Many hedge fund managers have been burned by investor redemptions since the last few months of 2018, but even though performance has improved dramatically this year, investors continue to claw back capital from funds. In fact, redemptions are overshadowing the performance-based gains recorded by some funds, although the first quarter saw a steep decline in redemptions compared to the fourth quarter.
Performance Is Back, but Redemptions Continue
The Eurekahedge Hedge Fund Index gained 1.06% in March and 4.36% for the first quarter, which was the strongest first quarter for the industry since the Global Financial Crisis. The global equity market was off and running again, and hedge fund managers just barely trailed the MSCI AC World Index’s 1.09% gain for March. Most managers reported positive gains in March, although the month also saw redemptions throughout.
Preliminary numbers for March show $9.8 billion in performance-based gains and $8 billion in investor redemptions. The final February data reveals $12.4 billion in performance-driven gains and $17.5 billion of investor outflows. Through the end of March, assets under management by the global hedge fund industry were up about 1% for the year at $2.315 trillion. The industry shed 6.3% of its assets in 2018.
Although investor outflows are still significant, the publication added that redemption pressures have eased with a 65.9% quarter-over-quarter decline in redemptions. Year to date, the hedge fund industry has racked up $55 billion in performance-based growth and $32.3 billion in investor outflows. In the fourth quarter, redemptions totaled $94.7 billion. So far this year about half the hedge fund managers Eurekahedge tracks have already regained the losses they racked up in all of last year.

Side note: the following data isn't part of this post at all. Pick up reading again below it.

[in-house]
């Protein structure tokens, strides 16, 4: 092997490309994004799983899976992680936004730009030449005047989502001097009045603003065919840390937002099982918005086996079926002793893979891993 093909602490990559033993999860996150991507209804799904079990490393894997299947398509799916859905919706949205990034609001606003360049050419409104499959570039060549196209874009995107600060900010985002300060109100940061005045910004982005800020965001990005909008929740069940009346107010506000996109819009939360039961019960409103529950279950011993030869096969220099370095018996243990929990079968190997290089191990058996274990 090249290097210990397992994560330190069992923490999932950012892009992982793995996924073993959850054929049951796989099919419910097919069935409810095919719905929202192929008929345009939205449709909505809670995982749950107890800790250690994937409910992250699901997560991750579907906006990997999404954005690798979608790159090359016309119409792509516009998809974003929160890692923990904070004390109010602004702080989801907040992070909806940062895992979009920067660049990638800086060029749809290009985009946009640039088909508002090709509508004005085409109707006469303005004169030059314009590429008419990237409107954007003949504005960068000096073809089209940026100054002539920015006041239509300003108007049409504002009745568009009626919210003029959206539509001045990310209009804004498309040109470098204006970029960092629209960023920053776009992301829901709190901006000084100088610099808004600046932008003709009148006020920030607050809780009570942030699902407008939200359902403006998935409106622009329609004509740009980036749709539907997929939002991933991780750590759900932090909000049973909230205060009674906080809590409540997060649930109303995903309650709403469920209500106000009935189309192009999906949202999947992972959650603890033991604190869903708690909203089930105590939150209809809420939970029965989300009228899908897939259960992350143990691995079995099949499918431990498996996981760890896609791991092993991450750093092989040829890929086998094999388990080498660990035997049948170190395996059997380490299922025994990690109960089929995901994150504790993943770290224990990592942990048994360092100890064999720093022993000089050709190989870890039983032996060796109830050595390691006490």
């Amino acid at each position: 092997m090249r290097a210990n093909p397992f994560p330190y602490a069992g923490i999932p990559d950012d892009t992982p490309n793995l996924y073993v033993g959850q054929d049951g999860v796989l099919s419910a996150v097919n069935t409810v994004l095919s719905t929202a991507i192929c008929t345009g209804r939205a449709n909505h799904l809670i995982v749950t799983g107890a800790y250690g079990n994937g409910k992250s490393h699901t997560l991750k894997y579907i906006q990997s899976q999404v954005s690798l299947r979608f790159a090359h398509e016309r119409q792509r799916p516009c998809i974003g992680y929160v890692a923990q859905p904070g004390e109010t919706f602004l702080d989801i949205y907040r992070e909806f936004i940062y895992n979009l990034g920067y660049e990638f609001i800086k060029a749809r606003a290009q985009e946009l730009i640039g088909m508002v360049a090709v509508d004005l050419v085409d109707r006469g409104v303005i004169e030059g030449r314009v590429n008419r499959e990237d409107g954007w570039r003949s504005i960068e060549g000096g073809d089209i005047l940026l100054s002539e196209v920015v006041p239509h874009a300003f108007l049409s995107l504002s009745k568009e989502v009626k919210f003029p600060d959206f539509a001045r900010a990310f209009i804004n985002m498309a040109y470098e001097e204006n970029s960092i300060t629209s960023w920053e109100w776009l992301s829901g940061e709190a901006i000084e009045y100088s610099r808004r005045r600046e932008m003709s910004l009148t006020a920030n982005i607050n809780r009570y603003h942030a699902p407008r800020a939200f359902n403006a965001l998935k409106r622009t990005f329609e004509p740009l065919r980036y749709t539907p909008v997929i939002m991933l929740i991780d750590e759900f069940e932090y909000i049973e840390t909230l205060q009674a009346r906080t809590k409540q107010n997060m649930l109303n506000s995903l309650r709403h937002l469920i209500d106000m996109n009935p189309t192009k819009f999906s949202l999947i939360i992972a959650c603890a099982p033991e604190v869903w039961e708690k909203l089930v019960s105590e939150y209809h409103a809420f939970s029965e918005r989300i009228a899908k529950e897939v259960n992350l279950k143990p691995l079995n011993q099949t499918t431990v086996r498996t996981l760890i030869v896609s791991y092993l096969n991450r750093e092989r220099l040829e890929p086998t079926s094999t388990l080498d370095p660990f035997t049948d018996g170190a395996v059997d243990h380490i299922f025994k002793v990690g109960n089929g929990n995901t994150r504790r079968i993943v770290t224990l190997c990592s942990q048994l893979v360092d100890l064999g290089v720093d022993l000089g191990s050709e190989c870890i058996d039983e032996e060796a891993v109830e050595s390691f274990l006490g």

North America Was Hit Hardest
Both equities and bonds rallied in the first three months of the year, driven by dovish commentary from major central banks and optimism about the ongoing trade talks between the U.S. and China.
Eurekahedge found that North America had both the highest performance-based gains and investor outflows at S$7.1 billion and $4.4 billion, respectively. Year to date, North American funds have racked up $38.1 billion in performance-driven gains and $18.2 billion in redemptions. It was a similar story with European funds, although to much lesser extent. European fund managers saw performance-driven gains of $1.5 billion and $2.8 billion in investor redemptions.